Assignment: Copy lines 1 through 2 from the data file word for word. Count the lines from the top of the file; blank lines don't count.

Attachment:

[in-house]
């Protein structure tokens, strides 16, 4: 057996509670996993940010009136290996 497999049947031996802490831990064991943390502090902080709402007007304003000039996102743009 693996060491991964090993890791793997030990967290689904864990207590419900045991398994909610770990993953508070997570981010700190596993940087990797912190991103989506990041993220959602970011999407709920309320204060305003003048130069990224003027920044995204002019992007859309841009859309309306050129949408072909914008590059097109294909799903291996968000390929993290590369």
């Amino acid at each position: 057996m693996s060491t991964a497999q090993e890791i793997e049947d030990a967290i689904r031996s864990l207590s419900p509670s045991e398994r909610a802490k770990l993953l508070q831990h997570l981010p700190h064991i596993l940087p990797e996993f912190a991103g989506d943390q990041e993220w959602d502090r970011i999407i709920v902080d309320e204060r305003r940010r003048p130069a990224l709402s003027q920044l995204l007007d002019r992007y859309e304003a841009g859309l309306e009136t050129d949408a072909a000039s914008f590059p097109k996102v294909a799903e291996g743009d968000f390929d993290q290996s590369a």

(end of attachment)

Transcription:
[in-house]
């Protein structure tokens, strides 16, 4: 057996509670996993940010009136290996 497999049947031996802490831990064991943390502090902080709402007007304003000039996102743009 693996060491991964090993890791793997030990967290689904864990207590419900045991398994909610770990993953508070997570981010700190596993940087990797912190991103989506990041993220959602970011999407709920309320204060305003003048130069990224003027920044995204002019992007859309841009859309309306050129949408072909914008590059097109294909799903291996968000390929993290590369």